We’ve all felt the pressure, at home, at work, in relationships – Am I doing the best? Am I perfect?

bullseye-perfectPerfectionism in life can be a way to getting things done really well and up to our and others satisfaction and adulation.
But it can also mean striving for some impossible goals and producing stress and unrealistic standards that are beyond reach.

Some questions to ponder on:

  • Does the problem lie in how others have defined perfectionism and how we perceive it?
  • If it stalls my progress, is it OK to do away with it?
  • When looking for an escape from perfectionism – what’s the right solution –
    • trying less hard being perfect,
    • or redefining perfectionism – which might mean not an ‘absolute adherence to the standards which abhor failure’?


The Fear that Sprouts from Expectations of Perfectionism

Often, in the pursuit of perfectionism we fail to even get started on our path.

For example, I have had this article stuck in my head for more than a year now, and I want it to be my best ever.
I strongly feel about that topic and I am sure I will do my absolute best when I start writing it. And, this expectation of writing that perfect article has created a huge fear bug in my mind.

Whenever I begin to think on writing it, my mind hits a virtual wall.

  • I’m not feeling that great today
  • I need to dedicate at least 4-5 hours on this article since it is to be my best.
  • I don’t have that time or that brilliant mindset today.. ..

This has happened often in the last year or so. The idea sitting at the back of my head, afraid to come up-front – just because it needs to be perfect. And it sure is scared that without a perfect setting, a perfect start, a perfect mindset, it just would not turn out perfect.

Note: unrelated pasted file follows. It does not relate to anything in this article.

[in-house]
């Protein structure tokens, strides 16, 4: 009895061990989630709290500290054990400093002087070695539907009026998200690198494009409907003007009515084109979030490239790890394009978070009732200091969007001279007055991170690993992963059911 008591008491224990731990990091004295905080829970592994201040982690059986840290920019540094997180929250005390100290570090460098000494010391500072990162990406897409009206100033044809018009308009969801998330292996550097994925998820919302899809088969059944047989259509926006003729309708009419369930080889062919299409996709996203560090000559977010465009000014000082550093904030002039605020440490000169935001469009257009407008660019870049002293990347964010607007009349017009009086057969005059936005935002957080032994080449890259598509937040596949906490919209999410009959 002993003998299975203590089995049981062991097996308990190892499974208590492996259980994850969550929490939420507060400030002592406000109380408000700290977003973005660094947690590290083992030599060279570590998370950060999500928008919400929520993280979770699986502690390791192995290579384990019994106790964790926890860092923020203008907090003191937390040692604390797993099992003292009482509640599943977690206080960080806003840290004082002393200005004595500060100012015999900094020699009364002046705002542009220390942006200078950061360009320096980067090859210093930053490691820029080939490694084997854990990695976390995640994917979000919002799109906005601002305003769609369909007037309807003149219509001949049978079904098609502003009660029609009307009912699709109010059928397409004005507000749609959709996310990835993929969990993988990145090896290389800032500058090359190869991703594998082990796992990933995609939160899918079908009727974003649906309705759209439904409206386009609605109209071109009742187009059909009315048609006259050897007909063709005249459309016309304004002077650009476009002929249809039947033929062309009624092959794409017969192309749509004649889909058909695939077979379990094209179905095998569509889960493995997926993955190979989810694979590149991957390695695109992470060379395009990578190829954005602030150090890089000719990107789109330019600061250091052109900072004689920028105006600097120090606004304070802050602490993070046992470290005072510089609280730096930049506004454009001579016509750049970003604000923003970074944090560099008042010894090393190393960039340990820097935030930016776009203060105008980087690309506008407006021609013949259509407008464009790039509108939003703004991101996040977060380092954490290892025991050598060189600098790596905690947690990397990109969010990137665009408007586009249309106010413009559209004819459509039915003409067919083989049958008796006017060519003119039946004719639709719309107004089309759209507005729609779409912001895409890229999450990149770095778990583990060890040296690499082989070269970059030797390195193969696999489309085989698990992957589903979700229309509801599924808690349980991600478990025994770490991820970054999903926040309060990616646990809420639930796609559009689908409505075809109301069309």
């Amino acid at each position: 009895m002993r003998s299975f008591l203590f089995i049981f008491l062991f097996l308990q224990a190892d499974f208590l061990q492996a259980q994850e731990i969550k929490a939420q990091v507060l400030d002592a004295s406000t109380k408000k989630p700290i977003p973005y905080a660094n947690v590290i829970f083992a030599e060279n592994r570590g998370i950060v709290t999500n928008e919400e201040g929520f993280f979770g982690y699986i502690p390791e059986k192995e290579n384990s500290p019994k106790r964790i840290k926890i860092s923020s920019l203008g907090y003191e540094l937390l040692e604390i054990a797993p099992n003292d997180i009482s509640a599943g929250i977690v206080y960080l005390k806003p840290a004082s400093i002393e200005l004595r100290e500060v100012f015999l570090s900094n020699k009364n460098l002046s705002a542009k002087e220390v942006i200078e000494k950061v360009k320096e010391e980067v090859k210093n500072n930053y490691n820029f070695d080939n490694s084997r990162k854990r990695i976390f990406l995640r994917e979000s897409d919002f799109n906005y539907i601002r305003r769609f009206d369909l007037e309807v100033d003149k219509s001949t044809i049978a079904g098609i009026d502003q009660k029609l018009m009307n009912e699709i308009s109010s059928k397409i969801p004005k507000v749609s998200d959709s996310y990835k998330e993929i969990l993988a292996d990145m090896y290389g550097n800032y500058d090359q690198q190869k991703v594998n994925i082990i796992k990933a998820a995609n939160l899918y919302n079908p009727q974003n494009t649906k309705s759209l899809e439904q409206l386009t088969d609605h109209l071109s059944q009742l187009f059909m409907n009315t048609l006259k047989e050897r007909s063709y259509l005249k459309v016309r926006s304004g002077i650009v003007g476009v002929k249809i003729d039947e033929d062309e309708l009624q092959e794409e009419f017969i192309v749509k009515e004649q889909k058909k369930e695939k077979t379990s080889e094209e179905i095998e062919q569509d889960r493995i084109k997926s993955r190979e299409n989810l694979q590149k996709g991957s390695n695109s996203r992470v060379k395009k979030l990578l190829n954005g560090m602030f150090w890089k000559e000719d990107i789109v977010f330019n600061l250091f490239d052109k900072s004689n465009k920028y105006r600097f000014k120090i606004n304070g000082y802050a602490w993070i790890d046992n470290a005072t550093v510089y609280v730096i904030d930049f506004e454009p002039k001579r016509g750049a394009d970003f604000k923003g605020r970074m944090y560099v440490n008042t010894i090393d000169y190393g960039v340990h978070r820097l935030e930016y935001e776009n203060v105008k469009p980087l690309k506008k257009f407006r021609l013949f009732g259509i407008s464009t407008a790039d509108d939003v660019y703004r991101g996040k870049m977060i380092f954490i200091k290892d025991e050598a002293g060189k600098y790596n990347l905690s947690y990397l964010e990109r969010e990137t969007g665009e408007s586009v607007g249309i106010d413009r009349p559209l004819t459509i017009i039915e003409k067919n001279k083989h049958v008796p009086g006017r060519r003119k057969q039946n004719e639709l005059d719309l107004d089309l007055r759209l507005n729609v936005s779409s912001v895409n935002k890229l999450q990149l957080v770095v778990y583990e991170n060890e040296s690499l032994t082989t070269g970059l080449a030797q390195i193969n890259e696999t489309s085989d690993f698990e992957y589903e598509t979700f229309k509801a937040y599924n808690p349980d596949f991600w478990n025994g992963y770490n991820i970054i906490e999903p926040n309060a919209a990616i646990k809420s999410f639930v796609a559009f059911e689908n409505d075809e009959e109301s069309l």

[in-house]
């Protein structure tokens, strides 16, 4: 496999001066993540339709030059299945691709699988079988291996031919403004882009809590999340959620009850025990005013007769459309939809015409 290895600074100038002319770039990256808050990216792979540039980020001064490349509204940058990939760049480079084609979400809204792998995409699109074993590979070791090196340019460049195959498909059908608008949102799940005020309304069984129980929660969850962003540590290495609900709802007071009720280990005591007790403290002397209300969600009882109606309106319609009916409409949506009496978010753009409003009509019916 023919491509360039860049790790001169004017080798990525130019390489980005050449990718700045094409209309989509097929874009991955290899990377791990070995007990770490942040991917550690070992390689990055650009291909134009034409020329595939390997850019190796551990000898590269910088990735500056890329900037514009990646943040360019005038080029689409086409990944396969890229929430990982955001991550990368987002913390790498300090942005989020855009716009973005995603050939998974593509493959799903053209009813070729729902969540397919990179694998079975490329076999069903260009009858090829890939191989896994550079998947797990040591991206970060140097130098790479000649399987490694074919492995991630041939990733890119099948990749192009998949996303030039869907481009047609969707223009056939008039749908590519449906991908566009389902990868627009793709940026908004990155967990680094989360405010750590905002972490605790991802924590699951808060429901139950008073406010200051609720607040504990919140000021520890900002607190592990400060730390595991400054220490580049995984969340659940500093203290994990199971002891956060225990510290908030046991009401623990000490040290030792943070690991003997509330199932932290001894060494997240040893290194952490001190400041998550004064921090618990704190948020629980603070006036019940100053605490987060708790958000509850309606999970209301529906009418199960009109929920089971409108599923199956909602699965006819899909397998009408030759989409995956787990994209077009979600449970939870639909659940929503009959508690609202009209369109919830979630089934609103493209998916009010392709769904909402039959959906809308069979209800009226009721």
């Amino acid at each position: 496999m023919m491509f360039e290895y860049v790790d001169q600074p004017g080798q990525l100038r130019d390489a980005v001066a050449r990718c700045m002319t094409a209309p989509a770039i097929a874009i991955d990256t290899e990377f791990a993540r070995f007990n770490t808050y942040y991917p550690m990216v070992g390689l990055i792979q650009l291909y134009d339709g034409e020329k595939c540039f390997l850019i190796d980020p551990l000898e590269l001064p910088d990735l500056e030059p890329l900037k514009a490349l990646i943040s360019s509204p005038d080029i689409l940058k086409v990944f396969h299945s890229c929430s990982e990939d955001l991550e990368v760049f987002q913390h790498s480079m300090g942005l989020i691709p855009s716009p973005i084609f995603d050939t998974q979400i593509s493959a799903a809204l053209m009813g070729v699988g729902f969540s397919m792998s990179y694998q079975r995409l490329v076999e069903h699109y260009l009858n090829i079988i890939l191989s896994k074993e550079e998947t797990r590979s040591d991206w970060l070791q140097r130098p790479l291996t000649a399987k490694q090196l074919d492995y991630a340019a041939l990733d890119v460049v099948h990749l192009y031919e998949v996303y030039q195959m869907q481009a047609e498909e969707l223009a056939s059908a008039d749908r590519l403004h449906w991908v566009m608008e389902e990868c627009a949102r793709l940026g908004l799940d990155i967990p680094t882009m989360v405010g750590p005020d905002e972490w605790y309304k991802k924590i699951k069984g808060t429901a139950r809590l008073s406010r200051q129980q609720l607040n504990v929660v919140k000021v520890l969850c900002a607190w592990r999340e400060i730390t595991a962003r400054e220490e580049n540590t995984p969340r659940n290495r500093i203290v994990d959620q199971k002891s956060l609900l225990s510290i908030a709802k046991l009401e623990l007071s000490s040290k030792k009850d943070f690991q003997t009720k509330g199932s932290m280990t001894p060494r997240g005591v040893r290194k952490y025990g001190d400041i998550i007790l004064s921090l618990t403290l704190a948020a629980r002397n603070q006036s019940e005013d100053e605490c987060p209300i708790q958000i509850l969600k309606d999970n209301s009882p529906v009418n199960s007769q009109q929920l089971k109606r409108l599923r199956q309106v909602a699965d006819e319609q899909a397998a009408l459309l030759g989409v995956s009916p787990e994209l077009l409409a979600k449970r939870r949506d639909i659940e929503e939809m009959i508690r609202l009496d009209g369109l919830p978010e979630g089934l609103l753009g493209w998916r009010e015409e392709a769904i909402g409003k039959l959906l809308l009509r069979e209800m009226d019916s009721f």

Perfectionism has been one of major reasons for procrastination in our lives or for many others who want the work done in the best possible way.


Choose Excellence over Perfectionism

But often perfectionism is a hurdle that can be overcome, not anywhere outside but within our minds.

One of the ways I have figured out to tackle this hurdle is to start without the biggest expectations you can possibly have. Just begin – the first step to fight procrastination is to shun expectations.

How about just starting it and making it perfect as we go. I can let go the unrealistic expectations of myself and start doing something – to begin – somewhere. It may be as good as I can attempt, but not “the best“.

Such a simple attitude frees me up in many ways. Of lightening the stress that builds up with larger expectations. But does that make my work any less in quality? That again depends on how much effort, focus and rework I put in. Nothing is perfect (exceptions apart), but the outcome can be made close to perfect with some iterations.

Honing on our attitude to do better at what we do now and tending toward excellence could be a better motivator than starting and ending perfect.

But then, how should we define excellence?


 Perfection is not attainable. But if we chase perfection, we can catch excellence. ~Vince Lombardi


Ease Off the Tight Grip of Expectations


Not others’ expectations of us, but often we are more entangled by the barbs of our own mind. Letting go off this grip of self-inflicted high expectations and enjoying the flow, as it happens, is often the best way to escape the fear of failure.


What do you say? How have you approached perfectionism in what you do today or want to achieve in future?

An interesting and informative talk on What is perfectionism I stumbled upon on YouTube recently (do let me know if you know more about this talk)

What is Perfectionism: